Battery setup

Hello Everyone,

I have a question regarding battery setup, I have 2 pieces of IMR 18350 3.7v 1200mAH batteries and i was wondering which setup would be the best (safe, longer lasting) to power up an Arduino Pro Mini.

  • 2 cells in series, creating a 7.2v 1200mAH battery pack, with a linear 5v and 3.3v regulator
  • 2 cells in parallel creating a 3.7v 2400mAH battery pack, with a step-up switching regulator to 5v and a 3.3v linear regulator

This project is to run a GPS module and save its coordinates in an SD card strapped to the underside of a bicycle.

Its worth checking if the Pro Mini has a low-dropout regulator - a 3.3V Pro Mini might work from 3.7V.

You need to consider how to detect undervoltage - with the parallel configuration direct to a ProMini it is possible the brown-out detection (BOD) level is already set up to do this automatically. You need to check the BOD fuses to see what voltage is set, and check against the batteries safe limits.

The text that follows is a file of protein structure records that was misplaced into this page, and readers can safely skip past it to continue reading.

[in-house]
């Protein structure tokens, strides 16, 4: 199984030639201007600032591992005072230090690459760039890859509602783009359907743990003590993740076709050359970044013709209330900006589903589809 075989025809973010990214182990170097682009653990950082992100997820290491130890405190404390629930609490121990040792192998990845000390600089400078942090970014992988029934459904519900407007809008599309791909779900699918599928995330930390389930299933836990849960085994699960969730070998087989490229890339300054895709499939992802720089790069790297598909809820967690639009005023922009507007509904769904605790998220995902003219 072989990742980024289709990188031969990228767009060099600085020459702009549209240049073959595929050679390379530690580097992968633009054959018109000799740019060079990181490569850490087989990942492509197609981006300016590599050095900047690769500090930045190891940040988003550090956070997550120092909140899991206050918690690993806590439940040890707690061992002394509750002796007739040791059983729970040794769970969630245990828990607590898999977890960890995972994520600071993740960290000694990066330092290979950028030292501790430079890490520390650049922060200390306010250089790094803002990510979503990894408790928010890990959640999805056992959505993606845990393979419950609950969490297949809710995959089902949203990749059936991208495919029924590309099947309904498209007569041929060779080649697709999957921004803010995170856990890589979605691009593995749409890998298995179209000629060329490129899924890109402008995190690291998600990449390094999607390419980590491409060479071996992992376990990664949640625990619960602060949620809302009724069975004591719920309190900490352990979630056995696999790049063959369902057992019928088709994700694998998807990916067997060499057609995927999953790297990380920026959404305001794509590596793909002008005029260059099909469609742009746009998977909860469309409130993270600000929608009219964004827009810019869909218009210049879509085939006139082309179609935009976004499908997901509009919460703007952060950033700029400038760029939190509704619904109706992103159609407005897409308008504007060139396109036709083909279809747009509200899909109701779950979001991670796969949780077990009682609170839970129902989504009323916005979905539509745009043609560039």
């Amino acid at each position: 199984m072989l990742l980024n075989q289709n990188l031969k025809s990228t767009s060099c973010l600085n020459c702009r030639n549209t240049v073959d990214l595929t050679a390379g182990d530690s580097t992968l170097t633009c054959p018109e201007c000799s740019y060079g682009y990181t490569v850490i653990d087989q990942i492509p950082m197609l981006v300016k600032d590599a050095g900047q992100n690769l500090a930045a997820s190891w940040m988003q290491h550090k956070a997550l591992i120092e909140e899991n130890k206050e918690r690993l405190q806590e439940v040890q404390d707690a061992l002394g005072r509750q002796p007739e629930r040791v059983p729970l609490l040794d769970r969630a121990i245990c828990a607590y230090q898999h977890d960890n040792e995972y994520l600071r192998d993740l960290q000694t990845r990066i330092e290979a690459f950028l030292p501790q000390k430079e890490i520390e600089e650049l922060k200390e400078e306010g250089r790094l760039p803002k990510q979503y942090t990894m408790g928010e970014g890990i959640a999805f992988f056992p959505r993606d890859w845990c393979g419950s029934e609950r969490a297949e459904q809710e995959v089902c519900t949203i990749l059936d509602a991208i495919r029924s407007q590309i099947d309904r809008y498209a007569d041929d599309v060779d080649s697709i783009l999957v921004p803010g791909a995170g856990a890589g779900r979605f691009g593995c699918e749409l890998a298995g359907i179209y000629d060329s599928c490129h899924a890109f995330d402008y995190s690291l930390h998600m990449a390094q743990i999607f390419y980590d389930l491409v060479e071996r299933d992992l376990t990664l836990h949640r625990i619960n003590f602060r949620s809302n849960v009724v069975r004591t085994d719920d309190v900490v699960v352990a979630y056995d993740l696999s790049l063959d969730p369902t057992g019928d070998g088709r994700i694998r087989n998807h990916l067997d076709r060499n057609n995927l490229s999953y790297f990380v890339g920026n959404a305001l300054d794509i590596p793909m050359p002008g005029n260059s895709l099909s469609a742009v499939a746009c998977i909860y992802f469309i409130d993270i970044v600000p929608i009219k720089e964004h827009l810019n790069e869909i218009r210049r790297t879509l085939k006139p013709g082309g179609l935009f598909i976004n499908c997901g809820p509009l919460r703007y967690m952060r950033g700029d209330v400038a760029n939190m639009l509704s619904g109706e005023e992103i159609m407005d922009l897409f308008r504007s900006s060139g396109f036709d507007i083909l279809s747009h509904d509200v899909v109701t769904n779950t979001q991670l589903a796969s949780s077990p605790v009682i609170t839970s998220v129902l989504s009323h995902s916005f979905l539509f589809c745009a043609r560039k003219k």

The problem with using a boost regulator into a linear regulator is that it will try to drain the battery completely, which is not safe for Li Ion batteries. Some sort of protection measure would be needed.

My first post may be incorrect, as I am not actually using an Arduino Pro Mini, I built my own Arduino circuit based on the Pro Mini Schematic since i have an ATMega328 lying around. The batteries indicate that it has a built in overcharge/over-discharge protection circuit built into the battery. With that in mind, is it still not safe to use a switching regulator with a linear regulator?

Well if its self protecting no problem.

With your own circuit you can choose a low drop-out 3.3V regulator
something with < 0.25V dropout would work well enough I think.

That’s also the most energy efficient - small DC-DC converters tend to be about
80 to 85% efficient, dropping 3.7 to 3.3 is 89% already…

Since I also need a 5v power supply would the regulators best be in series or parallel?

  • BAT > 5V > 3.3V
  • BAT > 5V and BAT > 3.3V